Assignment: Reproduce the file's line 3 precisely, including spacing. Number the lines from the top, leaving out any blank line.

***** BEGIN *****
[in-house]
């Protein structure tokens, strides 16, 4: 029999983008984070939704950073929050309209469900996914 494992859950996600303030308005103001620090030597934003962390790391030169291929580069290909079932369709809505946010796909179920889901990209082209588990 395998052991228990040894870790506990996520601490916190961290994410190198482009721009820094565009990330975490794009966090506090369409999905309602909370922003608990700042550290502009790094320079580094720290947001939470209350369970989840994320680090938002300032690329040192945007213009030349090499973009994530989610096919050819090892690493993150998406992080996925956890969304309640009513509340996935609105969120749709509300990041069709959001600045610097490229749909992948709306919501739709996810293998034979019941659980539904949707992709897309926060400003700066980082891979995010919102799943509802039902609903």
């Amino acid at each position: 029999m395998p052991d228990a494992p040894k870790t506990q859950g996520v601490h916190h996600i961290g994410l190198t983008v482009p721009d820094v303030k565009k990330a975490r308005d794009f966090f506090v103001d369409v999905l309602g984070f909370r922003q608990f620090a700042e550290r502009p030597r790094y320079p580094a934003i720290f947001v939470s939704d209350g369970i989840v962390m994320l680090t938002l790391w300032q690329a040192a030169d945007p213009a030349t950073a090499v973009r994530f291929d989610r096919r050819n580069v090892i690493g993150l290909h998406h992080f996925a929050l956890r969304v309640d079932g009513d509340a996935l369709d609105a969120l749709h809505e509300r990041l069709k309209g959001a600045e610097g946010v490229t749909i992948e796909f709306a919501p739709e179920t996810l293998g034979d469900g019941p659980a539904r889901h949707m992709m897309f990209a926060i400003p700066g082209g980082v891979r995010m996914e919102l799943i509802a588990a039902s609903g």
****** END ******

């Amino acid at each position: 029999m395998p052991d228990a494992p040894k870790t506990q859950g996520v601490h916190h996600i961290g994410l190198t983008v482009p721009d820094v303030k565009k990330a975490r308005d794009f966090f506090v103001d369409v999905l309602g984070f909370r922003q608990f620090a700042e550290r502009p030597r790094y320079p580094a934003i720290f947001v939470s939704d209350g369970i989840v962390m994320l680090t938002l790391w300032q690329a040192a030169d945007p213009a030349t950073a090499v973009r994530f291929d989610r096919r050819n580069v090892i690493g993150l290909h998406h992080f996925a929050l956890r969304v309640d079932g009513d509340a996935l369709d609105a969120l749709h809505e509300r990041l069709k309209g959001a600045e610097g946010v490229t749909i992948e796909f709306a919501p739709e179920t996810l293998g034979d469900g019941p659980a539904r889901h949707m992709m897309f990209a926060i400003p700066g082209g980082v891979r995010m996914e919102l799943i509802a588990a039902s609903g």